The report’s price projections relied on a chart by the California Public Utilities Commission listing average energy contract prices over the years. “Every year of price data going back to 2005 in that chart drags this long tail of all the contract prices from earlier years, rather than the price only for contracts signed in each year,” says energy consultant Robert Freehling. “By creating this cumulative snowball of past prices for each year of data, the CPUC creates what in financial analysis is called a ‘lagging indicator’—in this case an extreme lagging indicator—where each year in the chart actually reflects prices from years earlier.”

This error by itself would be enough to lead to the conclusion that a Community Choice program is uneconomical.

On Oct. 3, the Santa Barbara County Board of Supervisors voted to do a more in-depth peer review of the study that re-examines some of its fundamental assumptions.

Beyond the realm of clashing consultants, reality has already refuted the study’s “not economically feasible” conclusion. As the peer reviewers note, the study’s conclusions contradict other recent CCA technical studies, but Community Choice has already made its own case for itself in the real world, via MCE Clean Energy, launched in 2010 in Marin County; Sonoma Clean Power, launched in 2014 serving Sonoma and Mendocino counties; and many more programs now established or coming online including Redwood Coast Energy Authority, Apple Valley, and Silicon Valley Clean Power.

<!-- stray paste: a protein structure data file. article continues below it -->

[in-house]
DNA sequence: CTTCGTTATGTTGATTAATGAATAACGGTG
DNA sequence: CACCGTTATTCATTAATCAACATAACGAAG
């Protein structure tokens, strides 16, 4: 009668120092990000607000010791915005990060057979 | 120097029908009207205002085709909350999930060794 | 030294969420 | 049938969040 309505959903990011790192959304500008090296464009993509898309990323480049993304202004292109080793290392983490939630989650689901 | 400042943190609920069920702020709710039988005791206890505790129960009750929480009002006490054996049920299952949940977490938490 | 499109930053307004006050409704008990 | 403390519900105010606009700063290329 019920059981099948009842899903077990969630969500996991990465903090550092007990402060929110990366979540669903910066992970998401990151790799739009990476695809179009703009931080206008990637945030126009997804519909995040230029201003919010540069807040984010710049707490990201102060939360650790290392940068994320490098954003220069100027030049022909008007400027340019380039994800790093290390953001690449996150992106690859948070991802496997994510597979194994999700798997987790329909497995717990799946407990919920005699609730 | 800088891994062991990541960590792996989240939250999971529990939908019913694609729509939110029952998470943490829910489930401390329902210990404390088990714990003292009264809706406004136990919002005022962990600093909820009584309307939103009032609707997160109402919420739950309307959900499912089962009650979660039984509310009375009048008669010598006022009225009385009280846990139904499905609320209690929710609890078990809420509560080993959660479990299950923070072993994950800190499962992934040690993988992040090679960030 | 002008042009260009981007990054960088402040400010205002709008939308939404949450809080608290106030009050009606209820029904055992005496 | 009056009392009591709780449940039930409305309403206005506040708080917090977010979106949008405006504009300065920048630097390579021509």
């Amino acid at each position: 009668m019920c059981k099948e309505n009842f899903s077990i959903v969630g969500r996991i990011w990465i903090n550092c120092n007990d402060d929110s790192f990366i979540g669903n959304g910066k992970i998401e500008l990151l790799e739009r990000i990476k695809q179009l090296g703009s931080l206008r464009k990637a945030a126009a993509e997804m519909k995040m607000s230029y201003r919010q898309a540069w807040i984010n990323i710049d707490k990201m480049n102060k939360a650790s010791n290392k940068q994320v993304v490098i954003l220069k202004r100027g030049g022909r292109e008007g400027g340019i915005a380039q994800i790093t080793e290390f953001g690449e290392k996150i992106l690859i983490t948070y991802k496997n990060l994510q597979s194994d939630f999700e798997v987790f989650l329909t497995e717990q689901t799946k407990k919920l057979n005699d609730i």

“Community Choice has proven to be cost-effective in both PG&E and SCE territories,” said Samuel Golding, president of Community Choice Partners. “Willdan and EnerNex insist it’s wildly more expensive. Which is more likely to be wrong: a consultant’s spreadsheet or real-world experience?”

Golding is candid in his assessment of where the study went wrong. “Beyond the outdated renewable power cost assumptions or the failure to understand the basic rules for how the agency would be charged for electricity on the wholesale market, their model is missing half the math. It doesn’t capture the key regulations that impact Community Choice energy agencies in the real world or how the utilities’ rates should be forecasted. This study is a poster child for all the reasons why we strongly advise communities to avoid relying on consultants for this sort of modeling. Redwood Coast CCA bypassed the consultants, brought in a nonprofit owned by public power utilities, and launched a successful CCA in less time than this study took to get it all wrong. Staff should reject this study, call up Redwood Coast for advice, start relying on proven experts, and get on with it.”